De Novo Formation of a Central Nervous System Cavernous Malformation: Implications for Predicting Risk of Hemorrhage. Case Report and Review of the Literature
The authors present a documented sporadic de novo cavernous malformation of the central nervous system (CNS) in a patient undergoing follow-up magnetic resonance imaging after resection of an acoustic neuroma. The authors believe that this is the first report of a de novo cavernous malformation in a patient without a familial history of this disease or a history of treatment with cranial radiation. The occurrence of de novo lesions invalidates the common assumption that cavernous malformations are congenital lesions. The use of this assumption to calculate bleeding risks retrospectively in patients with cavernous malformations is likely to underestimate the risk of symptomatic hemorrhage significantly. Consequently, the de novo formation of cavernous malformations may be more common than appreciated and may explain the higher bleeding rates reported in prospective compared with retrospective studies of these lesions.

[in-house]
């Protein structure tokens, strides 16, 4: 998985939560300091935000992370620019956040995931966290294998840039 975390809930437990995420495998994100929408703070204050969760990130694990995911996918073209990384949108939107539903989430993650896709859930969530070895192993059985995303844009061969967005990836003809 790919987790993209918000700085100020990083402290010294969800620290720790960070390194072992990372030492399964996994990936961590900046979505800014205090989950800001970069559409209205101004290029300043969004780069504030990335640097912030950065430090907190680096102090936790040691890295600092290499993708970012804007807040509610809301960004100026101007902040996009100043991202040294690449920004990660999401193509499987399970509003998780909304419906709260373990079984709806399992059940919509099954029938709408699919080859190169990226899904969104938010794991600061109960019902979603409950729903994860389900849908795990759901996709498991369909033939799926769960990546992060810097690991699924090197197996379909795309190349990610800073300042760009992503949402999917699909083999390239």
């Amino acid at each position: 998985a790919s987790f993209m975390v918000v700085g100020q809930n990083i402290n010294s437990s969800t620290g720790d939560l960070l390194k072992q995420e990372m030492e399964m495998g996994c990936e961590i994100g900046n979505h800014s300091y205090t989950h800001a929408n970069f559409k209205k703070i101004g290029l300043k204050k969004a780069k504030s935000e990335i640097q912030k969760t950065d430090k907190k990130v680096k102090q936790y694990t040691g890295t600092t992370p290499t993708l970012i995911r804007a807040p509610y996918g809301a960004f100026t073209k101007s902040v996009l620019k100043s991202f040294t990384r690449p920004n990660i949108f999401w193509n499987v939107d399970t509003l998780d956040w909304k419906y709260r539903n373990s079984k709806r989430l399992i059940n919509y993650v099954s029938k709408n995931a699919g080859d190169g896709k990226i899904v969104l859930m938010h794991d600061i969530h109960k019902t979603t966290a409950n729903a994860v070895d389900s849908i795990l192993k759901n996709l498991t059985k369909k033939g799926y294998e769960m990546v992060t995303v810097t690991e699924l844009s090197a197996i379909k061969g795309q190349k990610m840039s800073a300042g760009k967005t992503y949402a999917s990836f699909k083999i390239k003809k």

Journal of Neurosurgery
Digital Object Identifier (DOI)
Detwiler, Paul W.; Porter, Randall W.; Zabramski, Joseph M.; and Spetzler, Robert F., "De Novo Formation of a Central Nervous System Cavernous Malformation: Implications for Predicting Risk of Hemorrhage. Case Report and Review of the Literature" (1997). Neurosurgery. 117.